About Syon Park » Great Conservatory
In the early nineteenth century, glasshouses were relatively small and little different from the orangeries of previous years. They were predominantly built of stone with large windows, and, occasionally, glazed roofs.
At Syon the commission for the new Conservatory was given to Charles Fowler, an architect who specialised in large industrial buildings; in his use of the new metalworking technologies being developed in the English midlands, he spanned the twin disciplines of architecture and engineering. At Syon he created a building whose delicate structure was combined with a neo-classical elevation on a Palladian model.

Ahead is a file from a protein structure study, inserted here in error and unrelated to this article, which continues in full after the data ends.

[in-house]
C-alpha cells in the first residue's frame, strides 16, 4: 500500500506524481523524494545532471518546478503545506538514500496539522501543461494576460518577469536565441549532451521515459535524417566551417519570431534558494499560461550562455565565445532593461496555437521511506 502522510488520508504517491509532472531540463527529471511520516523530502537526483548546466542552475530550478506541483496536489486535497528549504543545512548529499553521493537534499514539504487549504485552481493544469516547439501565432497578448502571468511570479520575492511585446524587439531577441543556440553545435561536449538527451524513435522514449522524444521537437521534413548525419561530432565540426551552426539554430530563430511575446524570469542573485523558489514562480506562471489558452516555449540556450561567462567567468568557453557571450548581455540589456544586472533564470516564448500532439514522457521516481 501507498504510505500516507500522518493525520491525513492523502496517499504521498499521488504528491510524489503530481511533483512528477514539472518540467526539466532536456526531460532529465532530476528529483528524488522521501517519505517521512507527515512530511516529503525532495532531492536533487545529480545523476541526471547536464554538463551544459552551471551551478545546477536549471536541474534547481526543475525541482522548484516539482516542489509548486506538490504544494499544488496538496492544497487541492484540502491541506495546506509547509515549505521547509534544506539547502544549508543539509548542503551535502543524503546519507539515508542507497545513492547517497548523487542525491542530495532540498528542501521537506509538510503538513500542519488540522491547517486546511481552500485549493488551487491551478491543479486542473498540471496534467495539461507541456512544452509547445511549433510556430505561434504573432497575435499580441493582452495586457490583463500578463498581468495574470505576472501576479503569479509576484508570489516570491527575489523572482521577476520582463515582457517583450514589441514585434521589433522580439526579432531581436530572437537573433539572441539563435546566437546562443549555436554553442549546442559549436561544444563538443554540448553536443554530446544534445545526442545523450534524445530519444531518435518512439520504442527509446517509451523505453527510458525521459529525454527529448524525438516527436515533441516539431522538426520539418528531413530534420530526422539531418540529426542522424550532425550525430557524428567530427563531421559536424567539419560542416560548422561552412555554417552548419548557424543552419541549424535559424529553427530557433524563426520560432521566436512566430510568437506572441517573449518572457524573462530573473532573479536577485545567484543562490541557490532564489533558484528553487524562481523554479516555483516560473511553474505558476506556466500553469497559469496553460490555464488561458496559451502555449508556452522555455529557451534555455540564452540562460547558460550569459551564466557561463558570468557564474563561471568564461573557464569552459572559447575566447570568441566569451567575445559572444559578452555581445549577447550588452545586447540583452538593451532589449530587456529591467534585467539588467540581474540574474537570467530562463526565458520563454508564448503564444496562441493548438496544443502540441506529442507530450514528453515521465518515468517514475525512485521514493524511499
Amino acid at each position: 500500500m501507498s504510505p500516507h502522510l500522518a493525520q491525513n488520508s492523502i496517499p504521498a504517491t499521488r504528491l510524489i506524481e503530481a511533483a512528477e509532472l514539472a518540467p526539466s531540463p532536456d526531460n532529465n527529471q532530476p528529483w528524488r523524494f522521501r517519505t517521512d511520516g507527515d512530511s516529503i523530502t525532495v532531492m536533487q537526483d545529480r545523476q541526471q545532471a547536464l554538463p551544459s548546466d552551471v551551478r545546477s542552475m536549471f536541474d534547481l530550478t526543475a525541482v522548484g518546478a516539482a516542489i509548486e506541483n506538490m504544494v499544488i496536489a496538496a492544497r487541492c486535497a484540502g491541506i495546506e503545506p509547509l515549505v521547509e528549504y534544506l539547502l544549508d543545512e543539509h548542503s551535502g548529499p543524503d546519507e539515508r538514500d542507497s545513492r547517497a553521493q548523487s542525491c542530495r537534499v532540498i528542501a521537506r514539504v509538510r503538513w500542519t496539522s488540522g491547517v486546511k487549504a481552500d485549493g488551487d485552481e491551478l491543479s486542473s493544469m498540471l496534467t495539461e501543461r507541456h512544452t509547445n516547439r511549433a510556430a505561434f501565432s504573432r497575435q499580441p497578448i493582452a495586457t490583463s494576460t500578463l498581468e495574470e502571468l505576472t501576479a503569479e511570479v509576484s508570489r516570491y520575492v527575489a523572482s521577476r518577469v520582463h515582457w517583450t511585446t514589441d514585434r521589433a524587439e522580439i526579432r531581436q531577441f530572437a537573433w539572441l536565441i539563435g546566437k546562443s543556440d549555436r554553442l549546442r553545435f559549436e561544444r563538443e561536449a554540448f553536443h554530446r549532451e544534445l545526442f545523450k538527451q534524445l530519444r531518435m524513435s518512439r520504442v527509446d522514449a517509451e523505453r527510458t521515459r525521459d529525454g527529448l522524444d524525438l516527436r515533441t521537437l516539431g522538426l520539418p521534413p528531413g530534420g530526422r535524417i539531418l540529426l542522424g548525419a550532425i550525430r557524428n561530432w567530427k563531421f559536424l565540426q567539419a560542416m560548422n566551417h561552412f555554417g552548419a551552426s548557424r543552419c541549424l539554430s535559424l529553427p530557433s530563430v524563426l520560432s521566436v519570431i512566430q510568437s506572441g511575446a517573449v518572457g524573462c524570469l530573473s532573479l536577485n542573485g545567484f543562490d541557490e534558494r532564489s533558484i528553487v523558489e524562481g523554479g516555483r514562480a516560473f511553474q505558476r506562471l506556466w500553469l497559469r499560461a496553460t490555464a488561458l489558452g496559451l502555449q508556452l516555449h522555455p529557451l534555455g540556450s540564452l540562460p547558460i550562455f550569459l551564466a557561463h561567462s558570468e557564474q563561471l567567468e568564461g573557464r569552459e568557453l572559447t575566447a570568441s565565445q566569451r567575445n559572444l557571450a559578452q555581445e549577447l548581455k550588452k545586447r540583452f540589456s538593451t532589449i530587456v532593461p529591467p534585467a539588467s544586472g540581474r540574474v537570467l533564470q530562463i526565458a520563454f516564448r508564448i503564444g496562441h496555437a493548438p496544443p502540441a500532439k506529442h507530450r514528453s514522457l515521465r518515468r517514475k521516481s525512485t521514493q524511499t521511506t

Backed by the huge range of growing houses in the newly-built nursery, the Great Conservatory was filled with exotic plants from all corners of the world. Thus there were “Cape” plants from South Africa, “New Holland” plants from Australia, and Camellias from China. By the 1880s palms and giant bamboos grew to the top of the Dome, but the social and political disruption arising from the First World War lead to a period of decline.
The building was extensively restored in 1986/7 and, although now entirely unheated, it is an important historic structure in a remarkably good condition.
“The proper excellence of architecture is that which results from its suitableness to the occasion … and this principle rightly pursued leads to ORIGINALITY without the affection of NOVELTY” – Fowler
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